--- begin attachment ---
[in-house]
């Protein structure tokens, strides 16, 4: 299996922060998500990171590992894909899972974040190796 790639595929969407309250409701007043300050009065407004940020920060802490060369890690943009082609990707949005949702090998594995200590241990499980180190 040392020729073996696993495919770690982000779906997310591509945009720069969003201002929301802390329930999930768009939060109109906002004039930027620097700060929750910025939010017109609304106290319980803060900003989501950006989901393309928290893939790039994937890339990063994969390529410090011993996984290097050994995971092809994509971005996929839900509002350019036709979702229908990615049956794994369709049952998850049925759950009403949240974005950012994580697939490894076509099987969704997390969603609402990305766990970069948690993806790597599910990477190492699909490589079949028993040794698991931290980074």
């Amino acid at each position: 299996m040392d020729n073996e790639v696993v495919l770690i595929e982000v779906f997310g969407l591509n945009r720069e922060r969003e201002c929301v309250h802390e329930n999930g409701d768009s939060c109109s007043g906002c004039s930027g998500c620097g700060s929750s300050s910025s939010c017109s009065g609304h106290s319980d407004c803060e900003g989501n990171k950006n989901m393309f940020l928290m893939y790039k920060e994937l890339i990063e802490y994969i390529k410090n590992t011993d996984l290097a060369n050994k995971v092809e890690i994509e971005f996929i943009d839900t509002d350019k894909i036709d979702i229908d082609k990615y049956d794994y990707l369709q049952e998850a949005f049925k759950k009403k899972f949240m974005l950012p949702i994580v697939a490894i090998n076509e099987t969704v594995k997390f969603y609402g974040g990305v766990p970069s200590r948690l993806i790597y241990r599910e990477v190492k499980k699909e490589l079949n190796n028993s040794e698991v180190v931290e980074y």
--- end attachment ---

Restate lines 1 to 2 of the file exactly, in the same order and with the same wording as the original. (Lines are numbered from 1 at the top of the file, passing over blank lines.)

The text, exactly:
[in-house]
């Protein structure tokens, strides 16, 4: 299996922060998500990171590992894909899972974040190796 790639595929969407309250409701007043300050009065407004940020920060802490060369890690943009082609990707949005949702090998594995200590241990499980180190 040392020729073996696993495919770690982000779906997310591509945009720069969003201002929301802390329930999930768009939060109109906002004039930027620097700060929750910025939010017109609304106290319980803060900003989501950006989901393309928290893939790039994937890339990063994969390529410090011993996984290097050994995971092809994509971005996929839900509002350019036709979702229908990615049956794994369709049952998850049925759950009403949240974005950012994580697939490894076509099987969704997390969603609402990305766990970069948690993806790597599910990477190492699909490589079949028993040794698991931290980074």